A week ago, Silvia saw him standing in the door to Maddie’s nursery, a gaunt figure with restless, sunken eyes. He stepped over the threshold and approached the crib, unfazed by Maddie’s shattering cries. The light from the hall filtered through his thin frame, bending at odd angles on the floor. An uncanny absence hollowing out every ordinary thing in the room. The nightlight flickered and faded. The music from Maddie’s sleep bunny stuttered to a stop. The figure leaned over the crib and began to whisper. Her daughter stared up into his eyes and hiccupped once. As he talked, her eyes grew heavy. Finally, she slept. When the ghost finished whispering, he disappeared.

Silvia wept from relief.

Since birth, Maddie hadn’t stopped crying for more than an hour at a time. The pediatrician assured Silvia that everything was fine, that Maddie would grow out of it.

She hadn’t.

That first night, she had tried to scream, but the sound died in her throat. Now she waits for him every night, exhausted from Maddie’s tears. He arrives, as the sun sets, conjured from nightmares—though whether hers or Maddie’s, she doesn’t know. There are times she thinks she should speak; tell him he can leave. That she is enough. That a silver thread binds her to her daughter, thrumming, even in the darkness. But all she can do is watch, barely breathing, until Maddie settles, sleeps, and the spirit disappears.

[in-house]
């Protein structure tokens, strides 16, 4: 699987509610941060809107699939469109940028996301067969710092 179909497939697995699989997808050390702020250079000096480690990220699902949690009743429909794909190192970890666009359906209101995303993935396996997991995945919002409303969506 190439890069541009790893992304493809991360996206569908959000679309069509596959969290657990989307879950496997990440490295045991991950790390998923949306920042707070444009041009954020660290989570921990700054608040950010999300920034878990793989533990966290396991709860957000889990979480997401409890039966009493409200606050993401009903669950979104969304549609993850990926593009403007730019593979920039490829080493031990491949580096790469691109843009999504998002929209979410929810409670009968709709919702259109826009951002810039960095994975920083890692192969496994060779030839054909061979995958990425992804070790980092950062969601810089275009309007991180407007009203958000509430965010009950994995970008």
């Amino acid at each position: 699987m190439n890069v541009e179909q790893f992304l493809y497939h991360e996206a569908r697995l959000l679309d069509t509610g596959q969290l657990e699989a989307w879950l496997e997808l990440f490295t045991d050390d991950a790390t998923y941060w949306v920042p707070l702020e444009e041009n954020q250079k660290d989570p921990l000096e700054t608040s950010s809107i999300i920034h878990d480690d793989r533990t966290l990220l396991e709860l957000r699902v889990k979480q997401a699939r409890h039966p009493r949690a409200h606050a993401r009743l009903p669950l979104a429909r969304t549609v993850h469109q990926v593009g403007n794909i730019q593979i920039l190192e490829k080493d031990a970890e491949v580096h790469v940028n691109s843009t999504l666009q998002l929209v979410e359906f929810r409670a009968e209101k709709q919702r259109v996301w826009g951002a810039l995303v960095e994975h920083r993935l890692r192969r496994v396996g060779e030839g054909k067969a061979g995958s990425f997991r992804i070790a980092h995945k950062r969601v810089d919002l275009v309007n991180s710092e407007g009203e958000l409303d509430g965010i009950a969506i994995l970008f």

Last night his whispers grew more urgent. As if his time here were short. She dared to stand, to step closer. And when he turned to her, his eyes opened a door to everything Silvia had ever feared. He leaned close to her ear. And whispered. Silvia felt herself falling, felt the silver thread tying her to Maddie fray. She reached out into the darkness, helpless against its unraveling. The thread snapped. And her heart broke.

Today Maddie is as good as gold. When Silvia’s friends visit, they congratulate her. The hardest days are behind you, they tell her. But to each other they say how cold Maddie’s eyes seem, and how her cheeks are just a bit sunken. When they leave, Silvia picks up her daughter and holds her close. She goes to the nursery and sets the sleep bunny to play Maddie’s favorite songs. When Silvia puts her down, Maddie looks up at her with a stranger’s eyes. She watches as they begin to close. The child will nod off any minute now.

As long as the ghost standing at the foot of her crib keeps talking.

Copyright 2021. All rights reserved.

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